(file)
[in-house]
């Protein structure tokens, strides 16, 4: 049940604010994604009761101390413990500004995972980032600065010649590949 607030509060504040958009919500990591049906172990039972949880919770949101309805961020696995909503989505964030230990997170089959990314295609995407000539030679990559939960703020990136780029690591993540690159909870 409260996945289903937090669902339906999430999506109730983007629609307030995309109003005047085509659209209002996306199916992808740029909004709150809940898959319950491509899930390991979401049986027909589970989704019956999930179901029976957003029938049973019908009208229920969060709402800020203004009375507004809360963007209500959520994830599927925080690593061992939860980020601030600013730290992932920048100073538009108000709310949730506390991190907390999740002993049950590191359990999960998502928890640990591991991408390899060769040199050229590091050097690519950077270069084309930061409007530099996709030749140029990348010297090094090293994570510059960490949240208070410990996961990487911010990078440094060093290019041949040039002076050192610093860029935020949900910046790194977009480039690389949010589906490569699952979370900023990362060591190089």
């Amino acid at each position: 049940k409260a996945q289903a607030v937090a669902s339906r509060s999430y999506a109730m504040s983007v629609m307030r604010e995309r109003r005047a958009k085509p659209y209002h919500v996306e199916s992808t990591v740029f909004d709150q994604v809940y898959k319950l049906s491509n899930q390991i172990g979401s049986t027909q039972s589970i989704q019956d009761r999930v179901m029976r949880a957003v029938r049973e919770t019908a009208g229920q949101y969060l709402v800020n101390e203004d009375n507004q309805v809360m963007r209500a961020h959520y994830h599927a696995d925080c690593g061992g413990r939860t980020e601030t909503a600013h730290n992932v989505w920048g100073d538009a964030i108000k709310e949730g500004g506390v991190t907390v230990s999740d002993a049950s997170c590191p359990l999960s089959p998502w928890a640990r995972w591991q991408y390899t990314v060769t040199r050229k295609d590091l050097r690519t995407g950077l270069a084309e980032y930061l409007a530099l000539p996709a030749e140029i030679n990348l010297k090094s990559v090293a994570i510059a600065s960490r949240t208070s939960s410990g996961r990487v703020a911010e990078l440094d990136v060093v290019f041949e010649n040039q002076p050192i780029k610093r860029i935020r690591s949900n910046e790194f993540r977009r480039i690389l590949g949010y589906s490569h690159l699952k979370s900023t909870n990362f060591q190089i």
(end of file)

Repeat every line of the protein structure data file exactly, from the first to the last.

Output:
[in-house]
């Protein structure tokens, strides 16, 4: 049940604010994604009761101390413990500004995972980032600065010649590949 607030509060504040958009919500990591049906172990039972949880919770949101309805961020696995909503989505964030230990997170089959990314295609995407000539030679990559939960703020990136780029690591993540690159909870 409260996945289903937090669902339906999430999506109730983007629609307030995309109003005047085509659209209002996306199916992808740029909004709150809940898959319950491509899930390991979401049986027909589970989704019956999930179901029976957003029938049973019908009208229920969060709402800020203004009375507004809360963007209500959520994830599927925080690593061992939860980020601030600013730290992932920048100073538009108000709310949730506390991190907390999740002993049950590191359990999960998502928890640990591991991408390899060769040199050229590091050097690519950077270069084309930061409007530099996709030749140029990348010297090094090293994570510059960490949240208070410990996961990487911010990078440094060093290019041949040039002076050192610093860029935020949900910046790194977009480039690389949010589906490569699952979370900023990362060591190089």
């Amino acid at each position: 049940k409260a996945q289903a607030v937090a669902s339906r509060s999430y999506a109730m504040s983007v629609m307030r604010e995309r109003r005047a958009k085509p659209y209002h919500v996306e199916s992808t990591v740029f909004d709150q994604v809940y898959k319950l049906s491509n899930q390991i172990g979401s049986t027909q039972s589970i989704q019956d009761r999930v179901m029976r949880a957003v029938r049973e919770t019908a009208g229920q949101y969060l709402v800020n101390e203004d009375n507004q309805v809360m963007r209500a961020h959520y994830h599927a696995d925080c690593g061992g413990r939860t980020e601030t909503a600013h730290n992932v989505w920048g100073d538009a964030i108000k709310e949730g500004g506390v991190t907390v230990s999740d002993a049950s997170c590191p359990l999960s089959p998502w928890a640990r995972w591991q991408y390899t990314v060769t040199r050229k295609d590091l050097r690519t995407g950077l270069a084309e980032y930061l409007a530099l000539p996709a030749e140029i030679n990348l010297k090094s990559v090293a994570i510059a600065s960490r949240t208070s939960s410990g996961r990487v703020a911010e990078l440094d990136v060093v290019f041949e010649n040039q002076p050192i780029k610093r860029i935020r690591s949900n910046e790194f993540r977009r480039i690389l590949g949010y589906s490569h690159l699952k979370s900023t909870n990362f060591q190089i």